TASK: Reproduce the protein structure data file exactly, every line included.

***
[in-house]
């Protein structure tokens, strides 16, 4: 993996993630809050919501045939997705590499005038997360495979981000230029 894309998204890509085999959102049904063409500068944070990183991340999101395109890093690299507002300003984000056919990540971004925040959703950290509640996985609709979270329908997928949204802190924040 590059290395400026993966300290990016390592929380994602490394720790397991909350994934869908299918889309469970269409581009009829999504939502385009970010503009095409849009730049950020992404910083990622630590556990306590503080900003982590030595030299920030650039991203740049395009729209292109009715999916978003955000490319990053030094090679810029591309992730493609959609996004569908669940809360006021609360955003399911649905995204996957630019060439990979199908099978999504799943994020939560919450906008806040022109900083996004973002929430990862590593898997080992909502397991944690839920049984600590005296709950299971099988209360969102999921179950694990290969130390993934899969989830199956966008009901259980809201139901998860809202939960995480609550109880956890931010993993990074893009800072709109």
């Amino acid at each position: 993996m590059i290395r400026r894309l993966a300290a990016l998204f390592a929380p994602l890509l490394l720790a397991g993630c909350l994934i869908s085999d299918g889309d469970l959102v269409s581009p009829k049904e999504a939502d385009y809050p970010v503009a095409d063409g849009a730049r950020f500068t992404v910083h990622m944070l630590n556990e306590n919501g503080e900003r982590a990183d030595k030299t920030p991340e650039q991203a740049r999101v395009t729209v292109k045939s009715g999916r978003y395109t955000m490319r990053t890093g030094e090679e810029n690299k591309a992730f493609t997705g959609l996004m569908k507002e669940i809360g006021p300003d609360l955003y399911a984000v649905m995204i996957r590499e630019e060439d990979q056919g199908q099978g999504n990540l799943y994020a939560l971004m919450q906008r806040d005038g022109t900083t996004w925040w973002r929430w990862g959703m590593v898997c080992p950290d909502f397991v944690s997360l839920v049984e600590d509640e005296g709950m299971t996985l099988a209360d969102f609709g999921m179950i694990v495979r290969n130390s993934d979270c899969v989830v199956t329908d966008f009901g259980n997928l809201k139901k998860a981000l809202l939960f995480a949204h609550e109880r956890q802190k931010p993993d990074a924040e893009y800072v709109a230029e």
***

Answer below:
[in-house]
């Protein structure tokens, strides 16, 4: 993996993630809050919501045939997705590499005038997360495979981000230029 894309998204890509085999959102049904063409500068944070990183991340999101395109890093690299507002300003984000056919990540971004925040959703950290509640996985609709979270329908997928949204802190924040 590059290395400026993966300290990016390592929380994602490394720790397991909350994934869908299918889309469970269409581009009829999504939502385009970010503009095409849009730049950020992404910083990622630590556990306590503080900003982590030595030299920030650039991203740049395009729209292109009715999916978003955000490319990053030094090679810029591309992730493609959609996004569908669940809360006021609360955003399911649905995204996957630019060439990979199908099978999504799943994020939560919450906008806040022109900083996004973002929430990862590593898997080992909502397991944690839920049984600590005296709950299971099988209360969102999921179950694990290969130390993934899969989830199956966008009901259980809201139901998860809202939960995480609550109880956890931010993993990074893009800072709109």
């Amino acid at each position: 993996m590059i290395r400026r894309l993966a300290a990016l998204f390592a929380p994602l890509l490394l720790a397991g993630c909350l994934i869908s085999d299918g889309d469970l959102v269409s581009p009829k049904e999504a939502d385009y809050p970010v503009a095409d063409g849009a730049r950020f500068t992404v910083h990622m944070l630590n556990e306590n919501g503080e900003r982590a990183d030595k030299t920030p991340e650039q991203a740049r999101v395009t729209v292109k045939s009715g999916r978003y395109t955000m490319r990053t890093g030094e090679e810029n690299k591309a992730f493609t997705g959609l996004m569908k507002e669940i809360g006021p300003d609360l955003y399911a984000v649905m995204i996957r590499e630019e060439d990979q056919g199908q099978g999504n990540l799943y994020a939560l971004m919450q906008r806040d005038g022109t900083t996004w925040w973002r929430w990862g959703m590593v898997c080992p950290d909502f397991v944690s997360l839920v049984e600590d509640e005296g709950m299971t996985l099988a209360d969102f609709g999921m179950i694990v495979r290969n130390s993934d979270c899969v989830v199956t329908d966008f009901g259980n997928l809201k139901k998860a981000l809202l939960f995480a949204h609550e109880r956890q802190k931010p993993d990074a924040e893009y800072v709109a230029e």